The psychology of writing

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Oxford University Press, Jul 28, 1994 - Design - 253 pages
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The human ability to render meaning through symbolic media such as art, dance, music, and speech defines, in many ways, the uniqueness of our species. One symbolic medium in particular--written expression--has aroused increasing interest among researchers across disciplines, in areas as diverse as the humanities, education, and the social sciences because it offers a fascinating window into the processes underlying the creation and enunciation of symbolic representation.
In The Psychology of Writing, cognitive psychologist Ronald T. Kellogg reviews and integrates the fast-growing, multidisciplinary field of composition research, a field that seeks to understand how people formulate and express their thoughts with the symbols of written text. By examining the production of written text, the book fills a large gap in cognitive psychology, which until now has focused on speech production, comprehension, and reading, while virtually ignoring how people write. Throughout, the author masterfully examines the many critical factors that come together during the writing process--including writer personality, work schedules, method of composing, and knowledge. In providing an important new theoretical framework that enables readers from a wide range of backgrounds to navigate the extensive composition literature, the author drives home the profound significance of meaning-making as a defining feature of human cognition. Kellogg not only draws from the work of leading composition scholars, but quotes insights into the writing process proffered by some of the most gifted practitioners of the writing craft--including E.M. Forster, John Updike, and Samuel Johnson.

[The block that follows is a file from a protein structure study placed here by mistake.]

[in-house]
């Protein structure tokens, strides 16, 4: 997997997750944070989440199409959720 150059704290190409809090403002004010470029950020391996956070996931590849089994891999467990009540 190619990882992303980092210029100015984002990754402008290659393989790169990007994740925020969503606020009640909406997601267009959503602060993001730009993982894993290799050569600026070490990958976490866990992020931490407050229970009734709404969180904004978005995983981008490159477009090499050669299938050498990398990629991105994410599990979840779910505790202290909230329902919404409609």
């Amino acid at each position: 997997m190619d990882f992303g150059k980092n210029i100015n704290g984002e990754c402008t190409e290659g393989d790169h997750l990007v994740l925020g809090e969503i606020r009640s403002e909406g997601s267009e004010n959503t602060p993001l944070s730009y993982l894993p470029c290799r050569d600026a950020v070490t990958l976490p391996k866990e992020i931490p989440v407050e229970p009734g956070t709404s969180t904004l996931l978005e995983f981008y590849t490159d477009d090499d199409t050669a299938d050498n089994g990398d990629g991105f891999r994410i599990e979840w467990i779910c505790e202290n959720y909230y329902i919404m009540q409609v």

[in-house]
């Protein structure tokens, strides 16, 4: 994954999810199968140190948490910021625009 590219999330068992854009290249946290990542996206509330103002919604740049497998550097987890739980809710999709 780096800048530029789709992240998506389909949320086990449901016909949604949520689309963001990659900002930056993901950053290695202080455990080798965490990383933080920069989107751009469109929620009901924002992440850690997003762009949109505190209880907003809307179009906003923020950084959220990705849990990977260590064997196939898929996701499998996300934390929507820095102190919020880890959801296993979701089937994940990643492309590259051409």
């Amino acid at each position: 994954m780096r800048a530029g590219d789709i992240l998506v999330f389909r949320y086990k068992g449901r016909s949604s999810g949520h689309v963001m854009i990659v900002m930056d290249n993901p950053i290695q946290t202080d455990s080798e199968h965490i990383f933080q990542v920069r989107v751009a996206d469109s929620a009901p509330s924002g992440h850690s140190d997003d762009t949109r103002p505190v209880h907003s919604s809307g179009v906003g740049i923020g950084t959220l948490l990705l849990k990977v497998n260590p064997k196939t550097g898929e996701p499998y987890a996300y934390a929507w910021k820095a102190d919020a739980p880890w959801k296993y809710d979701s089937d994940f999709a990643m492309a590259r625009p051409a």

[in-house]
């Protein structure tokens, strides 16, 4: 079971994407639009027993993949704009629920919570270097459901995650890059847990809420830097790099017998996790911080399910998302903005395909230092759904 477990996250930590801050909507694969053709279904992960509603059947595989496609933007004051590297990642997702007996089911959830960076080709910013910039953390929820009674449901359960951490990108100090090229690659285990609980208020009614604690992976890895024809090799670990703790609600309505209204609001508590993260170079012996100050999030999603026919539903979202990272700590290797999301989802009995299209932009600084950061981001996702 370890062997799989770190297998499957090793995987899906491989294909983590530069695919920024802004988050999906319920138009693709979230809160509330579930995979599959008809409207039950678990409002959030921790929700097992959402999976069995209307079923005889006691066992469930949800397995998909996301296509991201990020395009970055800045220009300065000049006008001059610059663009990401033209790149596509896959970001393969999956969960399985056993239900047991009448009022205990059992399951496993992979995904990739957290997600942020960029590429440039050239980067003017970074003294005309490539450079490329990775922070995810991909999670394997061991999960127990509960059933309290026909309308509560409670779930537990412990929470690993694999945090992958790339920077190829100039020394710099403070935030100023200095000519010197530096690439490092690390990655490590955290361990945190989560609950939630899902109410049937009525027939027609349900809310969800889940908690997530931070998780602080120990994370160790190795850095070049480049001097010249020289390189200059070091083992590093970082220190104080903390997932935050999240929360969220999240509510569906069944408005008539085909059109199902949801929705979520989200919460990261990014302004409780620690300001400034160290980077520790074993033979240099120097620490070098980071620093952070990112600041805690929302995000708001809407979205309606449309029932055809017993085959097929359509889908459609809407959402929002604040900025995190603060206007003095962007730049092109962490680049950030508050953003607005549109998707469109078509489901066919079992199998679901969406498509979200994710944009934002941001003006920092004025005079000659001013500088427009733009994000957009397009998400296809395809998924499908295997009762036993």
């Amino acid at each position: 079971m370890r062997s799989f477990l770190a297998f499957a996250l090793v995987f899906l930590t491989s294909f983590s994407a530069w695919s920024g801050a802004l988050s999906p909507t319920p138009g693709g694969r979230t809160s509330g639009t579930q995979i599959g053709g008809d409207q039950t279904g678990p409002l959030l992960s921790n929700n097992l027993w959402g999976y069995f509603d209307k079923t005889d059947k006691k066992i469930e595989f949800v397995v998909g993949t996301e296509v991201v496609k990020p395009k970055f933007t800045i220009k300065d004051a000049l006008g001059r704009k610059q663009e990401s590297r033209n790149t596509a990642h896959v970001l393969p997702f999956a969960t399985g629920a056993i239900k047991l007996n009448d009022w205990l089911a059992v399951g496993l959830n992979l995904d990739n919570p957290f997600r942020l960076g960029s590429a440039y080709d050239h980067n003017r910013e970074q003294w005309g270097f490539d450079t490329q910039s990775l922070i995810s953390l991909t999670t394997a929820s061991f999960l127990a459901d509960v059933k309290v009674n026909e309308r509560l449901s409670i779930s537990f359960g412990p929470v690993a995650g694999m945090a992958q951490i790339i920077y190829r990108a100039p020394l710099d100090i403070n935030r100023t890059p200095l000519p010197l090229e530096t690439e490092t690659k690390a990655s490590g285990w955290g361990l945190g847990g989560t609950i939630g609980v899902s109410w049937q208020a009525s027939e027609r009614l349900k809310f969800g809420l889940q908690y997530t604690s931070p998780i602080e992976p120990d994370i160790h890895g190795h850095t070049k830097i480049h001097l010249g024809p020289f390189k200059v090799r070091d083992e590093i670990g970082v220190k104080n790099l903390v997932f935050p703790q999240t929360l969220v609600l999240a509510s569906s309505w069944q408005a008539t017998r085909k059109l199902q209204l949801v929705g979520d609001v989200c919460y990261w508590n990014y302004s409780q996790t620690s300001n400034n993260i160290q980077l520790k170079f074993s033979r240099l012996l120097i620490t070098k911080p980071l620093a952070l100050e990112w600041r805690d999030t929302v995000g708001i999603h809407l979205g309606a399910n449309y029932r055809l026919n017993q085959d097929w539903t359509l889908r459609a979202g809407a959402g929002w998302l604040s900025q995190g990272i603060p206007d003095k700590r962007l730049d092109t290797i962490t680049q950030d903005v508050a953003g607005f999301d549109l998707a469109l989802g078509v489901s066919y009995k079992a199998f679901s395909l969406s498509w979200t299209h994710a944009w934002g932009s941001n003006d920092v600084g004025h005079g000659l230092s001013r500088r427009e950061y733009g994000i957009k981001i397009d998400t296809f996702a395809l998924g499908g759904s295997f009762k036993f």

Engaging and lively, The Psychology of Writing is the perfect introduction to the subject for students, researchers, journalists, and interested general readers.

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Homo Symbolificus
An Analysis of MeaningMaking
Process and Performance

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About the author (1994)

Ronald T. Kellogg is Professor of Cognition and Neuroscience and Chair of the Department of Psychology at Saint Louis University and he previously chaired the psychology department at the University of Missouri-Rolla. He received his Ph.D. in experimental psychology from the University of Colorado and also attended Stanford University as a National Science Foundation Postdoctoral Fellow. His past research has examined attention, long-term memory, concept learning, and cognitive processes in writing. His current work concerns the role of working memory in thought and text production and the effects of writing on memory retrieval. His teaching interests include cognitive psychology, psycholinguistics, language and memory, and the psychology of writing. He is the author of The Psychology of Writing (Oxford University Press, 1994) and the SAGE book Cognitive Psychology, Second Edition.